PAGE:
Palm Sunday tornado project became so much more than archival record

Dan Cherry is a Lenawee County historian.

I've written a number of Lenawee County area history books over the years. Each have come and gone in their time and I moved on, except for one.

I had no idea a conversation I had after church Dec. 26, 1999, would remain with me 23 years later.

It was that day I asked a parishioner why the Palm Sunday tornado of 1965 was seldom talked about. Palm Sunday at our church had undertones of sorrow and distress on what was, in religious beliefs, was to be a day of joy and preparation. Learning exactly how much of an impact the night of April 11, 1965, had on the greater Lenawee County area, I became curious about the stories of my neighbors, friends and relatives.

Understanding after my conversation with Chet how sensitive that tragedy was, I honestly expected my research would result in a small book, and that my wanting to preserve the memories of tornado survivors would result in more "no, thank you" responses than "yes."

The opposite became true. Within two years, I had a 263-page manuscript and elevated interest in it being more than a library or museum archival record. In 2004, the first of many print runs, to benefit the Lenawee County Historical Society Museum in Adrian, rolled off the press, and additional printings continued through 2017. Museums, genealogy researchers, organizations and others kept contacting me to come talk to their group, and the requested topic was always about the tornado. Somewhere along the way for me, the Palm Sunday tornado became a language.

The 50th anniversary year, 2015, was the busiest for me. I received calls and emails requesting interviews on television, radio and in print media. The museum and I worked out a 50th anniversary book, which has since sold out.

After the museum and I had failed to read the book printers' "fine print" that a fee was required to retain my digital files, everything was deleted. The requests still came, often three, four or more a week, looking for copies of "Night of the Wind." I decided I would add the 13 more years of survivor memories and photos I had gathered to archive. During the pandemic, this expanded further, as more than 100 additional images were entrusted to the project. I started over, rebuilding the project, adding new chapters and more pages.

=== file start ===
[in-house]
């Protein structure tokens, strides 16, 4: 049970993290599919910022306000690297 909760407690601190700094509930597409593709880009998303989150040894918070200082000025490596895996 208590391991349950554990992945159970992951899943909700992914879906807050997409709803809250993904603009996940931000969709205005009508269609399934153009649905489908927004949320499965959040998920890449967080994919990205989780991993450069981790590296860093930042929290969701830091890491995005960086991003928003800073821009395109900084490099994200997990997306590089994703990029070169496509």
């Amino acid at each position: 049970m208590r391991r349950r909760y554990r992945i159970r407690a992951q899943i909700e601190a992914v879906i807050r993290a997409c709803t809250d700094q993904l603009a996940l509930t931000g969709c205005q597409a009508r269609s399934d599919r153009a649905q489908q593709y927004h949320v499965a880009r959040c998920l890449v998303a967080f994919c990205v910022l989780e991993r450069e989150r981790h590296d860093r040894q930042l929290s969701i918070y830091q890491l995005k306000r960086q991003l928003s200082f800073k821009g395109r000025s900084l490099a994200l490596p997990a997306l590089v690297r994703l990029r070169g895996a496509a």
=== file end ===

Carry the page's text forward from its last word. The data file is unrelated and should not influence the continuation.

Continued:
My goal was to end up with a 350-page reissued book, but again, I underestimated the topic.

This week, I "put to bed" the second edition of "Night of the Wind," a 419-page rededication to the lives affected that night more than 57 years ago. While the book still focuses on Lenawee County, it now contains an expansive look at Tipton, as well as coverage into Hillsdale and Branch counties through which the same tornadoes wrought deadly paths.

As a tribute to all the lives lost that weekend and beyond as a result of the storms, I was able to track down and identify 263 of the 266 known victims from six states. This was no small feat. Only about half the victims can be found somewhat easily. Many period accounts spelled names phonetically and estimated ages. In short time, individually naming victims was traded for simply issuing numbers. It took many late nights sifting through news and public record databases to find 263 fatalities, some who died months later. I did my best, but the other three for now will have to remain anonymous.

After the first of the year, I will move forward with issuing the book in full color as I find workarounds through ongoing supply-chain shortages and high paper prices to meet the now some-dozen requests weekly for the book. Thank you to everyone who made this project possible, and for continued interest nearly a quarter-century on.

Dan Cherry is a Lenawee County historian.

This article originally appeared on The Daily Telegram: Palm Sunday tornado project became so much more than archival record